The statistics show, however, that despite the introduction of the new legislation that should make these processes more accessible and affordable, company directors continue to wait until the point of no return before seeking professional help around the survival of their business. Poor timing in seeking help is the number one reason why so many companies go into liquidation or receivership each year. This reluctance to act while there is still a chance of survival may be due to human factors and the critical importance of the type of leader in place during times of financial crisis. From working with business psychologist and author James Conboy-Fischer, three key traits can be identified in company directors that could actually hinder them from seeking assistance for their troubled companies in time, despite these traits contributing to their company’s success during more prosperous times:
Dealing with ambiguity
Business leaders are used to dealing with ambiguity day in and day out and are well versed in managing the uncertainty that comes with running a business. However, when ambiguity becomes normalised and a financial crisis develops, the early warning signs may be perceived as yet another version of normal and directors can fail to realise the severity of the problem until it’s too late. By the time the help is finally sought, it is too late for examinership and the company goes into liquidation.
Being able to think independently and standing alone from their teams is a key characteristic of business leaders. When financial troubles develop, this tendency can mean they are generally slow to seek advice. This may be due to many factors such as fear of failure, fear of letting their team and employees down or simply paralysis due to the unrelenting pressure they find themselves under. Again, company directors fail to act on time, resulting in company failure.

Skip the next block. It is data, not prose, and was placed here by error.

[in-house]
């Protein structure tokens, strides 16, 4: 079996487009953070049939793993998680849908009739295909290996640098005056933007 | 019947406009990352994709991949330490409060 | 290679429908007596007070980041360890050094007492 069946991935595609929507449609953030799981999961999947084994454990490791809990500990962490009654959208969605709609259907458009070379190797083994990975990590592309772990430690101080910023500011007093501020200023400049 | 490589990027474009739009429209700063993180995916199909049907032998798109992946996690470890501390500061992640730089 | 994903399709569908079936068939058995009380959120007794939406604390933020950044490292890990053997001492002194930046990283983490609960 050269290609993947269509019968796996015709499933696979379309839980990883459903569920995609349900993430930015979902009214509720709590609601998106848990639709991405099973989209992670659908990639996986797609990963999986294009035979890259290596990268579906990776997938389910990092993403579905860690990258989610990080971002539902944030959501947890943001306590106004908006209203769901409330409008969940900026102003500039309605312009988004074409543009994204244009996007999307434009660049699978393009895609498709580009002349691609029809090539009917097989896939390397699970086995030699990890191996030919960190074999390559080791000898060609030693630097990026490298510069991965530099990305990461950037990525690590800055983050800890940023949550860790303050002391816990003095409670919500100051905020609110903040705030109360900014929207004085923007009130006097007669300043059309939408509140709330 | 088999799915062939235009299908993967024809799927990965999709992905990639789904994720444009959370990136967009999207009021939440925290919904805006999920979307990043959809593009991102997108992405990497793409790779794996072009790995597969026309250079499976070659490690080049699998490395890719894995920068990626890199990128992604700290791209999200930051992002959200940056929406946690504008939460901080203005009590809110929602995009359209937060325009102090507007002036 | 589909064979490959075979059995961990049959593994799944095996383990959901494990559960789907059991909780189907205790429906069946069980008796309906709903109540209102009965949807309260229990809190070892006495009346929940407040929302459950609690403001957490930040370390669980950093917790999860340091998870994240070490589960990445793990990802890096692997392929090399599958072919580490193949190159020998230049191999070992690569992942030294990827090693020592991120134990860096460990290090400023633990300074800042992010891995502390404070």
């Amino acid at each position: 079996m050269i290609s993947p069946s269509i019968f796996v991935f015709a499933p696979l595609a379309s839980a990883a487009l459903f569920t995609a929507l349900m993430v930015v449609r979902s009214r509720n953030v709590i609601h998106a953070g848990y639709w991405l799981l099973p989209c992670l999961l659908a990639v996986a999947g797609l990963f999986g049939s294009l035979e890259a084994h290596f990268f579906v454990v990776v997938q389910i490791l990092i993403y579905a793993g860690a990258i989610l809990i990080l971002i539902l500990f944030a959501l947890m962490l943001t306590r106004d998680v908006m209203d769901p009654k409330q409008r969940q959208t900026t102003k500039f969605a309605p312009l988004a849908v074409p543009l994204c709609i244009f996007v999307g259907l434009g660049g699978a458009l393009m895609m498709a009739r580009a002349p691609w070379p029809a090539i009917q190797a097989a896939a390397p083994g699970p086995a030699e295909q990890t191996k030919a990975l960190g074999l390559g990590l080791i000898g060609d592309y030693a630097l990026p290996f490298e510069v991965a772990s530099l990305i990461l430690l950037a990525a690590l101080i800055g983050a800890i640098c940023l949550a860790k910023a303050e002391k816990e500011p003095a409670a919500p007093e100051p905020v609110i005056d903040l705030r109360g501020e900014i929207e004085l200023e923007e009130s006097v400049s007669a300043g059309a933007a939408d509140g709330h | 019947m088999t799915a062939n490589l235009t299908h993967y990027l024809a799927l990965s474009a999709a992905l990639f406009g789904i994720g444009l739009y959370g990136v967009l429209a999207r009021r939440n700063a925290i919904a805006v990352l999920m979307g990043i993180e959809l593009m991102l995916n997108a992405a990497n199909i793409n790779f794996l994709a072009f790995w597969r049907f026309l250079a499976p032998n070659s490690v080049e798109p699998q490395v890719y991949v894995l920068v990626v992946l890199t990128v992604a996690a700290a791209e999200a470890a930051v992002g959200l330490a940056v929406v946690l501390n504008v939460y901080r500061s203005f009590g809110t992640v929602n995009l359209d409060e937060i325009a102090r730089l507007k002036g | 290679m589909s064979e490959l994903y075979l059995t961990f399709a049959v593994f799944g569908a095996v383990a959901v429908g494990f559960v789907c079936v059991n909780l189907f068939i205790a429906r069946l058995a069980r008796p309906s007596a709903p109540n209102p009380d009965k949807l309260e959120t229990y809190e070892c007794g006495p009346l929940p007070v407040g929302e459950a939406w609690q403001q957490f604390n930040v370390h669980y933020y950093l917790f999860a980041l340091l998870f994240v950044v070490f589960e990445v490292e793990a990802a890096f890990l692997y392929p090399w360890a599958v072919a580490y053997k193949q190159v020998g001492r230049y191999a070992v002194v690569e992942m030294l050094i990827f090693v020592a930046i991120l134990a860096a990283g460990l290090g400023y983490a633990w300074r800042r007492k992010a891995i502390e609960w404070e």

Running a business requires perseverance and the ability to never give up. This characteristic is related to stubbornness, however, which is dangerous when a company’s future is at stake. Company directors need to let go of extremes of perseverance and learn to be more creative and flexible and to evolve with changing business needs. They need to recognise that perseverance with what has previously failed to work is not an option for the future and that they should make changes while they still can.
An example of a recent successful examinership is that of Ladbrokes’ Irish companies (“Ladbrokes Ireland”). In April 2015, Ken Fennell of Deloitte was appointed examiner over Ladbrokes Ireland, which included around 200 betting shops and over 800 employees. By appointing an examiner, Ladbrokes Ireland was able to significantly reduce its annual rent costs through negotiations with landlords and disclaiming several unprofitable leases resulting in significant future cost savings.
Ladbrokes UK Limited, the parent company of Ladbrokes Ireland, was the successful investor.
Despite the fact that many of the more well-known examinerships are larger companies, with the introduction of “Examinership-Lite” and changes to schemes of arrangement it is possible for directors of SMEs to successfully restructure their business and come through a financial crisis successfully. The timing of seeking help though is crucial if business leaders are to ensure the survival of their companies.